Little Water Peak paired with Crazy Mountain Amber Ale

Crazy Mountain Amber Ale on Little Water Peak - Wasatch Mountains, Utah.

Little Water Peak is a 9,605-foot mountain that lives between Mill Creek and Big Cottonwood Canyons in Utah’s Wasatch Mountains. While this tree freckled, rounded mound isn’t the most grand looking peak in the world, it makes up for its shortcomings with a bit more difficult access, stellar views, and great backcountry skiing in the winter. Of course any peak, dramatically huge or diminutive, is deserving of a Summit Brew, and so we gave this nondescript hill something crazy, with a Crazy Mountain Amber Ale.

Like many ski touring parties out for a long tour in Mill D North Fork, we ascended Little Water for the peak-bagging experience, and to ski down her somewhat benign southeastern face (prudent to to the considerable avalanche danger that day.)

We began by parking and gearing up in the Spruces Campground and walking across the Big Cottonwood Canyon highway to the Mill D trailhead. In the winter months, this is the more popular way to get to Little Water, but in the summer access from Dog Lake via Big Water Gulch in Mill Creek is the way to go.

Little Water Peak as seen from the summit of Reynolds Peak.

We skinned up and skied the trail that winds through summer cabins and up Mill D until it split to the left enroute to Dog Lake. We made quick work of it and first ascended Reynolds Peak where Brewddah enjoyed a Summit Brew of his own. Across the valley to the north, we could see Little Water Peak, just begging to be ascended as well. So we made haste, skied soft snow into Butler Fork, made another lap into Big Water Gulch, then began our ascent up Little Water Peak.

Brewddah skins up Little Water Peak. Gobbler's Knob towers in the background.

The skinning from there was simple enough as an old track ascended through the widely-spaced aspen trees. The climb was long, but provided views of Mill D, Big Water, Mill Creek Canyon, and Dog Lake as it lay frozen below. Soon after cresting tree line, we switchbacked over a rocky face on shallow snowpack, kick-turning around bushes poking up from the surface. This led us to a false summit that felt devastating as exhaustion from a full day on the snow and in the sun sapped our energy. This also meant I had to climb some more before cracking open the beer that had been calling to me since the start of the trip. Luckily, that fake peak wasn’t far from the true summit, and the skinning was mostly low angle and easy.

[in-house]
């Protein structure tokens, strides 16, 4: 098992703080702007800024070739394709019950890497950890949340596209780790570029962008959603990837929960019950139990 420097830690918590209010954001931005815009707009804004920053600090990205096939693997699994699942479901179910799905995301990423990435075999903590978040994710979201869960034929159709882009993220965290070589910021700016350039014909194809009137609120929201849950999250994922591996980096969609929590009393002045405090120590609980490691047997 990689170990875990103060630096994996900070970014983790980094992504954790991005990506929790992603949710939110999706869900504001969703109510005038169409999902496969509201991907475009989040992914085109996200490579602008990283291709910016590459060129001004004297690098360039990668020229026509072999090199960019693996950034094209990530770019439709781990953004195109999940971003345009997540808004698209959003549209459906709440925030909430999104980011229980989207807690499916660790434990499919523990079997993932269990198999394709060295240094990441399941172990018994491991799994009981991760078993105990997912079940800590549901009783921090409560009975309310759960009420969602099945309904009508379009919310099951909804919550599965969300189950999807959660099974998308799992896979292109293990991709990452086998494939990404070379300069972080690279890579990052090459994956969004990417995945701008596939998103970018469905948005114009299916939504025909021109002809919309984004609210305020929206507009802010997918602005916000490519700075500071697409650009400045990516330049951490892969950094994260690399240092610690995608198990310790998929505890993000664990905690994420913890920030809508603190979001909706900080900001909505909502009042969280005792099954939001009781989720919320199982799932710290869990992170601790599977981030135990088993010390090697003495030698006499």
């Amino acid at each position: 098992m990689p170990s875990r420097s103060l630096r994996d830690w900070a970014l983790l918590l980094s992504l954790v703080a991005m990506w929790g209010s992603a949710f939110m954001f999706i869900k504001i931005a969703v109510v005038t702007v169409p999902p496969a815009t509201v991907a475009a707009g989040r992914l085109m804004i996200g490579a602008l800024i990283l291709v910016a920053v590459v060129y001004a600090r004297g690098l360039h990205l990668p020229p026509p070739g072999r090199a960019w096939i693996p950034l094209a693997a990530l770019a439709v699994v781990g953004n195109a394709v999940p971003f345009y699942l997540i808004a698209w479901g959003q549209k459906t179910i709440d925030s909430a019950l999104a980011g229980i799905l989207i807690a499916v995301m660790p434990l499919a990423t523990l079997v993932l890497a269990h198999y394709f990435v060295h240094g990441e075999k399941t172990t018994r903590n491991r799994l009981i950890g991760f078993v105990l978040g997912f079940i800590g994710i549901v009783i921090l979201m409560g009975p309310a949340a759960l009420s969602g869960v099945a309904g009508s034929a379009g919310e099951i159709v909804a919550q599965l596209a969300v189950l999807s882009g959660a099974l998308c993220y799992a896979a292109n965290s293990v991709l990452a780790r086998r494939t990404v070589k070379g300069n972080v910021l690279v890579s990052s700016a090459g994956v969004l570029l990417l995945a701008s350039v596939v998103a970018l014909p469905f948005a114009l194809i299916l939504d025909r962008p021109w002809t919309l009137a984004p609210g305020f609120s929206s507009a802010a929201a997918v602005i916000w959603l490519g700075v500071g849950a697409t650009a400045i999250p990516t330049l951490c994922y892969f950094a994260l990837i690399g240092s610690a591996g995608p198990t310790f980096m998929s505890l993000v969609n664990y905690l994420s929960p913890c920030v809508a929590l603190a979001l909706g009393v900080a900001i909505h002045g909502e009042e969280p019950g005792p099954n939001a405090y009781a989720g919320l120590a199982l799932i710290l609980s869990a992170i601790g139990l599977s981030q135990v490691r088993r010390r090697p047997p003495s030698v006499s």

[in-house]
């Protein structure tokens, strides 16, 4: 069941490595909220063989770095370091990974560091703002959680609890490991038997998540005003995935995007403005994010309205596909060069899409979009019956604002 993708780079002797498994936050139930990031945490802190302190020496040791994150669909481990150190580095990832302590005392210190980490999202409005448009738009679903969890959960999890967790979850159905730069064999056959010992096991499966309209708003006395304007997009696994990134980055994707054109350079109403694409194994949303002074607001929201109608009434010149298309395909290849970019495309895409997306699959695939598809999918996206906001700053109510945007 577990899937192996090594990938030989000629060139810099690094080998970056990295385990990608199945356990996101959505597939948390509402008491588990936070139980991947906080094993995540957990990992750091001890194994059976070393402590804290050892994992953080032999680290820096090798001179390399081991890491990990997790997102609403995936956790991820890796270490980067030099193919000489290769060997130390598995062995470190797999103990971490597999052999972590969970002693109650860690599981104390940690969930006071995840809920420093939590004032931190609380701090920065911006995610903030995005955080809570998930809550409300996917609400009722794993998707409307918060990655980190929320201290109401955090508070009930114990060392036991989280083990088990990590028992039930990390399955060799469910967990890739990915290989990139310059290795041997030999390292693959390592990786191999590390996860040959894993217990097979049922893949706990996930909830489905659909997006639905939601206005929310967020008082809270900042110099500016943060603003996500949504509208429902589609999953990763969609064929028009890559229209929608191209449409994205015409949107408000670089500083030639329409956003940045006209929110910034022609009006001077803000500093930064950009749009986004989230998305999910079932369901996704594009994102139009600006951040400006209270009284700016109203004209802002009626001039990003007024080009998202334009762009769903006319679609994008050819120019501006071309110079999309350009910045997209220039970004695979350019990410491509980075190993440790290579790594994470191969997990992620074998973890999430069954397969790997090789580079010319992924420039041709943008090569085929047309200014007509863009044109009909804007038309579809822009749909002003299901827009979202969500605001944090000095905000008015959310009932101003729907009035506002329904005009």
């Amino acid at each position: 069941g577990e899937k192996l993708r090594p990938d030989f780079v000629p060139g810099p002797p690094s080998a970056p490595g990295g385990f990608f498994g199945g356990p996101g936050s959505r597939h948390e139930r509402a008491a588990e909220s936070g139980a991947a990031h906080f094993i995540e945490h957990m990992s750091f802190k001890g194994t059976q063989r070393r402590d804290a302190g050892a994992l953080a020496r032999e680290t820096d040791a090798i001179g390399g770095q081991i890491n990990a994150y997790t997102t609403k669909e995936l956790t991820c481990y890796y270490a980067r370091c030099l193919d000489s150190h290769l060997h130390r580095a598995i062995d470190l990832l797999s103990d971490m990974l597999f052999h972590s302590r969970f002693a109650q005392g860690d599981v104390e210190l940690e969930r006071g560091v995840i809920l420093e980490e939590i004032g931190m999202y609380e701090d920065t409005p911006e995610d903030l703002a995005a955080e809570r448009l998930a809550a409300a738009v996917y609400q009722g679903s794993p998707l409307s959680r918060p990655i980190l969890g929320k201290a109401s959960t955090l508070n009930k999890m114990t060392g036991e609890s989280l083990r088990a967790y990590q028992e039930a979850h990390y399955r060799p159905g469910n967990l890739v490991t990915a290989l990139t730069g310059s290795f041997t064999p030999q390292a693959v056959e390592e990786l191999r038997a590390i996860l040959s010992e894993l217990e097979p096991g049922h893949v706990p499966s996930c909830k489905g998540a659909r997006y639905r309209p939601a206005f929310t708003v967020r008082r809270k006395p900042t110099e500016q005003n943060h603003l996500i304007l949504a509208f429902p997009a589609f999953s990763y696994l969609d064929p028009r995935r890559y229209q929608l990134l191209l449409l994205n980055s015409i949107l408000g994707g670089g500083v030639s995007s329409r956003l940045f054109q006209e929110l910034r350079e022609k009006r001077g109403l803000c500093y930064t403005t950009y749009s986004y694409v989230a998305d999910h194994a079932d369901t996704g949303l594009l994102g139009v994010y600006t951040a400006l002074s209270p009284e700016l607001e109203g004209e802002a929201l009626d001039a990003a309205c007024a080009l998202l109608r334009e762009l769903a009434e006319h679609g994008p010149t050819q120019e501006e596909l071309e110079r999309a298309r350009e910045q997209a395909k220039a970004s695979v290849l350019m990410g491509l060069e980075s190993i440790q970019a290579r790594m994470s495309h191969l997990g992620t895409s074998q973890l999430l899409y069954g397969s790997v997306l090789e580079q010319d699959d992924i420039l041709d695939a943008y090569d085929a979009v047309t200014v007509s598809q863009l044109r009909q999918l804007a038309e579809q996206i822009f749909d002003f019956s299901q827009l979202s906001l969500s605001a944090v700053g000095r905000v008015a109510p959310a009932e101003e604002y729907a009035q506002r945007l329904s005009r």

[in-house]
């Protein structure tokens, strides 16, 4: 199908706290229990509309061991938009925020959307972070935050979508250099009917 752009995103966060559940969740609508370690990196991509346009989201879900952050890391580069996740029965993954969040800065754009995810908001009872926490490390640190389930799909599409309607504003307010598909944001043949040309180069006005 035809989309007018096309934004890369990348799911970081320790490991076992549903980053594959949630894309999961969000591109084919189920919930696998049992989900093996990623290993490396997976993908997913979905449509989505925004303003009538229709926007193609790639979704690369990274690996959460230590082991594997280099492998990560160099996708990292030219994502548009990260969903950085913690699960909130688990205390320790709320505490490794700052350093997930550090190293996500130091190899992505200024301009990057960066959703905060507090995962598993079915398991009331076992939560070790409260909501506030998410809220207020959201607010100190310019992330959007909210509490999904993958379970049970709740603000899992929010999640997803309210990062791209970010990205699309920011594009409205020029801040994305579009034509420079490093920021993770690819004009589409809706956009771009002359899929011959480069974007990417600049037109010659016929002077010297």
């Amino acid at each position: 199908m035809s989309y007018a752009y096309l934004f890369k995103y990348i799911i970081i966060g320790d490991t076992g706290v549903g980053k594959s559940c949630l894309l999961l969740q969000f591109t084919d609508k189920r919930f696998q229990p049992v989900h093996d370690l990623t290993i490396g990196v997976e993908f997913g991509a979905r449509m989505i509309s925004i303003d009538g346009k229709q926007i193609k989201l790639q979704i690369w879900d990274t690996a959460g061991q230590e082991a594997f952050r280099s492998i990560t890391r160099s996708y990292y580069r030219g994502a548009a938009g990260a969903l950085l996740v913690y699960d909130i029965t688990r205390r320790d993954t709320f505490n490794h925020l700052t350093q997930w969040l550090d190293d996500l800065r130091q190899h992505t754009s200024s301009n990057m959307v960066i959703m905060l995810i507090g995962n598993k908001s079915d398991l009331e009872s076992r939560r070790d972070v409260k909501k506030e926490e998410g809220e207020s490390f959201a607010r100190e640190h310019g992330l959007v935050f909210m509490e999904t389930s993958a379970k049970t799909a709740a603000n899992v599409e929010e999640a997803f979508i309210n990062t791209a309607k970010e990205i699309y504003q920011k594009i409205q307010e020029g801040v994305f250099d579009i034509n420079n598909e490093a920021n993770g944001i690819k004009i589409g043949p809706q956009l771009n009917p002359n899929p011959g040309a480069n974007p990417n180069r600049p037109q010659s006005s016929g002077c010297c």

Once the summit of Little Water Peak was reached and we all had a bite to eat, I withdrew from my pack the aptly named Crazy Mountain Amber Ale from the Crazy Mountain Brewery in Edwards, Colorado and drank deep in celebration of an excellent backcountry ski day.

Crazy Mountain Amber Ale

Crazy Mountain Amber Ale

I love discovering new breweries in the Mountain West, so imagine my delight when my wife and I stumbled upon the Crazy Mountain Brewery while driving through Edwards, Colorado. This little brewery is tucked under an industrial building just off I-70, and featured a funky tap room and canning line in the back. After tasting some samples, I asked for a sixer of their excellent Amber Ale. As chance would have it, they were canning the amber that morning and pulled a newborn right off the line.

Crazy Mountain Amber Ale is a rare beer that tastes better in the can, especially from atop mountain summits.

Beer as fresh as this has to taste good, and boy does it. While Crazy Mountain is an amber ale by name, the hop head in me delights at the floral qualities of this beer that hit you right off the bat. It’s a very hoppy beer and reminds me of the Big Cottonwood Amber Ale from Squatters, which also features a hoppy, but not bitter, character. But while hops prevail and make the Crazy Mountain not “true to style” for an amber, the malt foundation does keep everything balanced and in check.

In the glass, it didn’t have much head or lacing, but went down smooth and easy. I find a lot of amber ales to be so malty that they’re not very “sessionable,” but Crazy Mountain’s amber is clean and refreshing while still imparting all the qualities you’d expect from the style.

Weeks before the ascent of Little Water Peak, I shared one with a friend while tailgating after a ski day. Upon pulling the can from the cooler, he exlaimed, “that’s one dank-ass looking beer!” Sure, the can makes it look like a dank hippy brew, but this is one beer that is anything but. In fact, Crazy Mountain Amber Ale is the rare beer that I think tastes better in the can than in a glass, making it the ideal brew to stocking the cooler with for a day’s adventure.

Crazy Mountain Amber Ale comes in 6-pack cans and is 5.2% ABV with an IBU of 25. For more, visit the brewery at

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